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Monday, February 24, 2014

Oil prices rise as U.S. stock markets rose

Oil prices rise as U.S. stock markets rose

Oil prices rose on Monday (Tuesday morning GMT), as the U.S. stock market rallied and traders believe that the economy can withstand a reduction in Federal Reserve stimulus.

Light sweet crude for April delivery rose 62 cents to settle at 102.82 dollars a barrel on the New York Mercantile Exchange, Xinhua reported.

World oil prices rebound (rebound) from earlier losses on Monday, as traders see supply concerns and digest the weekend meeting of 20 major world economies.

New York's main contract, light sweet crude or West Texas Intermediate (WTI) for delivery in April, rose 1.12 dollars to 103.32 dollars per barrel, AFP reported.

Brent North Sea crude for April delivery rose 73 cents to 110.58 dollars per barrel in late afternoon London trade.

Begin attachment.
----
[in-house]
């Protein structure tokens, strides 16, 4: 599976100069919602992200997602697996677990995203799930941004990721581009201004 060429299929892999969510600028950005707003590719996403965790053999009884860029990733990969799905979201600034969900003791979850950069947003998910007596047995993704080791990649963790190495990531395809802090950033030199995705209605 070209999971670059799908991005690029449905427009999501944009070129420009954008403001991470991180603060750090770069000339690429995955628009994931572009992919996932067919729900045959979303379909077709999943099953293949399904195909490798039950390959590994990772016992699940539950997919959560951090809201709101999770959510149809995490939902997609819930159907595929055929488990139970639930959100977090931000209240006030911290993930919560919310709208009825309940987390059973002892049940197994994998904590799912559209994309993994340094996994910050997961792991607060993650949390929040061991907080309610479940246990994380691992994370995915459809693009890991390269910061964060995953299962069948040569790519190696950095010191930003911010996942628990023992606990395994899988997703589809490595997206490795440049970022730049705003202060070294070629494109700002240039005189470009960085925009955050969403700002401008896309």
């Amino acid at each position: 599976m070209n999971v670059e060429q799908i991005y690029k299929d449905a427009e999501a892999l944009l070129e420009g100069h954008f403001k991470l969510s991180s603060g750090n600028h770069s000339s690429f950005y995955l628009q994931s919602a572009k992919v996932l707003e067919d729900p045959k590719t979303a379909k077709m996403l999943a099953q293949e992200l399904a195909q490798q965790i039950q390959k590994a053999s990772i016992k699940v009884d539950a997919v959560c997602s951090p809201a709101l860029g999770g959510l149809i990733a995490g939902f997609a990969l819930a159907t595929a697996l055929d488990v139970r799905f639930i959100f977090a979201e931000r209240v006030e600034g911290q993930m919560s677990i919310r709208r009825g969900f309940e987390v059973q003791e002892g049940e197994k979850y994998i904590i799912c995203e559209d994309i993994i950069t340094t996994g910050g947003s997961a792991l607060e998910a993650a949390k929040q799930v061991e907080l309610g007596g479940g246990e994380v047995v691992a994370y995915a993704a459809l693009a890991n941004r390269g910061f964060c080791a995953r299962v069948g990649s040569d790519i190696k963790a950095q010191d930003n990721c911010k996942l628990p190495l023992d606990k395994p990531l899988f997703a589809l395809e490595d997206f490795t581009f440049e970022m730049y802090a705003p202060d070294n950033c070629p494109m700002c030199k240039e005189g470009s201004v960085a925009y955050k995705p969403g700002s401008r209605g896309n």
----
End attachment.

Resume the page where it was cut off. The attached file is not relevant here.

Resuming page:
"Oil prices start the new trading week with a slight advantage," said Commerzbank analyst Carsten Fritsch.

"The risks of supply due to ongoing production stoppage in Libya, fighting in South Sudan and unrest in Venezuela, not to mention the low stock levels at the refinery on both sides of the Atlantic, providing support for the price."

While crude oil futures pulled lower in early dealings Monday amid cold weather in the United States.

The market also examine the results of the Group of 20 (G20) in Sydney on Sunday.

Finance ministers and central bank governors of the G20 countries, which accounted for 85 percent of the world economy, issued a statement to push the "return to growth strong, sustainable and balanced global economy".

International Monetary Fund (IMF) said the strategy would add half a percentage point to annual global growth for four years starting next year.

The current IMF projected global growth of 3.7 percent this year and 3.9 percent in 2015.

"The G20 promised two percent growth (percentage points) over a period of five years has provided some positive sentiment towards growth in the medium term," Desmond Chua, market analyst at CMC Markets in Singapore, told AFP.

"Target growth, which also reflects two trillion dollars in terms of real value, will support the price of oil," he said, noting the G20 shift away from savings as the economic recovery takes hold.

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